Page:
Sunday, January 23, 2011

Channeling the Tiger

So, some of you might have read or heard about this new book that is causing a bit of a stir: Battle Hymn of the Tiger Mother. In it the author, Amy Chua, posits that "Chinese mothers" (i.e. Eastern mothers) are better than "Western mothers" because their children are more successful. The idea is that the Chinese mothers push their children harder, are stricter and demand more from their children than Western mothers, who are more concerned with their children's emotional development and self-esteem. Chinese mothers are hard, Western mothers are soft.
Myself, I can see some of the logic in what Ms. Chua is saying, though I don't agree with many of her actual tactics. One thing that resonated with me was Ms. Chua's premise that Chinese mothers believe that their children are strong and smart, and this is what allows them to push them so hard - they absolutely believe that the kids can take that kind of pressure. When we coddle children, when we let them slack and do not push them to do better we are in a sense telling them "This is all we expect of you. We don't think you *can* do better." And while I don't think calling children "garbage" when their work is not perfect is a useful parenting technique, I do think that some not-so-gentle pushing is sometimes exactly what they need. Take for instance this very evening: Cathryn was working on one of those "draw me" pictures, the ones that have a drawing on a grid, along with a bigger (blank) grid on which you can copy the figure. A bit intense for a 6-year-old in my opinion, but she wanted to do it. She sat down at the table next to me, started drawing, realized her drawing wasn't like the picture and proceeded to have a meltdown, proclaiming to everyone in a 10-mile radius that she was terrible at drawing, the WORST EVER, and that she would never be any good, NEVER NEVER NEVER! Oh my. My first impulse was to grab her to me and whisper soothing words about how wonderful she was as I held her close. But then the Chinese mother in me whispered something else.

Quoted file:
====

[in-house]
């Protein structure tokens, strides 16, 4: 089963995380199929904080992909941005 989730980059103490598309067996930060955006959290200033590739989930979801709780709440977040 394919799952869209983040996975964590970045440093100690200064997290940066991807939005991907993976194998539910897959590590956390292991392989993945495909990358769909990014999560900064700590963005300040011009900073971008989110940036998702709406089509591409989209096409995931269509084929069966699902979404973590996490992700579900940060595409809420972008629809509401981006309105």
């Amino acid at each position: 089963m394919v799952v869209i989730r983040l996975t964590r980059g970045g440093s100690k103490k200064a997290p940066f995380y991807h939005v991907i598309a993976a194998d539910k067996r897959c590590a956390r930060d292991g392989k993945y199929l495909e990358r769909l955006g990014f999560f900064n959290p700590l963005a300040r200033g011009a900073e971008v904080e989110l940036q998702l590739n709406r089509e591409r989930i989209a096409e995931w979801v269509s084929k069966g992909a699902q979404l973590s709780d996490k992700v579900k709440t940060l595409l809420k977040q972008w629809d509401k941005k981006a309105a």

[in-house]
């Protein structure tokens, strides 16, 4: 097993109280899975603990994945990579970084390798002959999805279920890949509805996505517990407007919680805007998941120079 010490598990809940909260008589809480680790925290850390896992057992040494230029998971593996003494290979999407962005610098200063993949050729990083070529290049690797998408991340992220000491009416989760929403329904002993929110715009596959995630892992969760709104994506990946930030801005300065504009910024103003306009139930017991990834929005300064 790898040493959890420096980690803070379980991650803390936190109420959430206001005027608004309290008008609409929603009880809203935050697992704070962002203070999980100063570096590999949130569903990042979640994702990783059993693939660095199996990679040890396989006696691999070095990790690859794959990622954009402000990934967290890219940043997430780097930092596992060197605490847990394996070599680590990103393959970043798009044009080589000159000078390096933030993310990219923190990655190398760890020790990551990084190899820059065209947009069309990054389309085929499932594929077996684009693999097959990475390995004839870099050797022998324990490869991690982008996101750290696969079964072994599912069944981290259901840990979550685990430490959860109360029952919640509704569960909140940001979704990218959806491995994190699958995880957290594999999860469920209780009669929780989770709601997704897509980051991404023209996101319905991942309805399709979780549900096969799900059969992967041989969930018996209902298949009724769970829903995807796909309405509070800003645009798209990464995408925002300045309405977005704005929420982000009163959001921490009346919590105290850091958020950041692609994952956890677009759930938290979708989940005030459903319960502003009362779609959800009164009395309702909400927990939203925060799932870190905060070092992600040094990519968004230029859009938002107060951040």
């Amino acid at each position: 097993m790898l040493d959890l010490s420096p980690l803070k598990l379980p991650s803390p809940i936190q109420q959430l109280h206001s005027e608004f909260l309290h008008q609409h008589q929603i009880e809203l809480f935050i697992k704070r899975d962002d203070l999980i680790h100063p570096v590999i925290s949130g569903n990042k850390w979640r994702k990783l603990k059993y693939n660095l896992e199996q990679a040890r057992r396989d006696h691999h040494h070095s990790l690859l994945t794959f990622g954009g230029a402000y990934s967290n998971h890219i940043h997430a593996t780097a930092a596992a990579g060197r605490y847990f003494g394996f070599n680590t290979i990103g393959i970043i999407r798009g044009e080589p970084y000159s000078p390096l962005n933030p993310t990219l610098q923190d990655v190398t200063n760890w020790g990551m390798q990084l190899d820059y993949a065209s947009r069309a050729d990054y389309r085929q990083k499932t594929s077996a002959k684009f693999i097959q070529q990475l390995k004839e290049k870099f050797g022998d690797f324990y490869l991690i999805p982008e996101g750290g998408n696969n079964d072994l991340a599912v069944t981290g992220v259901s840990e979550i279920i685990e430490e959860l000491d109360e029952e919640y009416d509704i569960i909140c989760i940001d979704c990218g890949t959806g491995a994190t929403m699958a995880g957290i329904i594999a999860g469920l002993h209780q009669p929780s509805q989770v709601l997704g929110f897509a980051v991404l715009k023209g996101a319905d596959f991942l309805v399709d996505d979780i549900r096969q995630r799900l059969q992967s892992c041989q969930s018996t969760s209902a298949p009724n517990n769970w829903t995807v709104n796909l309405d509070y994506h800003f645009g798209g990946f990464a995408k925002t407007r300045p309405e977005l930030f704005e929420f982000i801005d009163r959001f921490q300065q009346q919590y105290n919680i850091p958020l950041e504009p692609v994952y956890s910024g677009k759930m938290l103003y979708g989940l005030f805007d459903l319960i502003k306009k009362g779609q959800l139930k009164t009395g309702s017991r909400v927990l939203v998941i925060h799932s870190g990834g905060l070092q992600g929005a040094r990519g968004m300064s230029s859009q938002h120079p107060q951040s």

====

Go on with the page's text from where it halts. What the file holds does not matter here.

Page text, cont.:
"Cathryn. Drawing well takes practice, and if you want to be good you better start now!" I made her sit back down and I told she wasn't going to leave the table until her drawing was perfect. I went and got another eraser and sat next to her as she drew the picture, grid by grid. If a square wasn't perfect I made her erase it and start over. "Again! Make it right!" My voice sounded to my own ears like some maniacal drill sargent who hadn't slept for 3 days. "Does that look like the picture? Do it again!" Over and over and over. We must have sat there for almost an hour, Cathryn crying, me yelling, the paper almost torn in several spots from all the erasing.
But you know what? She finished the damn thing. And it looked GREAT. And she was so proud! Her face was beaming as she showed it to her dad. We hung it up over the fireplace, so everyone could admire it.
And as she went to bed that night she whispered in my ear "Mommy, I'm a GOOD drawer, aren't I?" "Yes you are baby. YES YOU ARE."
Go Tigers!


Anonymous said...

I think " they " may have something...Tutu says YES.....not easy is it ???

WendyBird said...

I read an article on it and it made me feel SO much better about some of the crying and carrying on we have had over violin practice :-)

JennC said...

She's taking a lot of flak in the media, but I do think she makes a few good points, particularly about having faith in the resiliency of our children.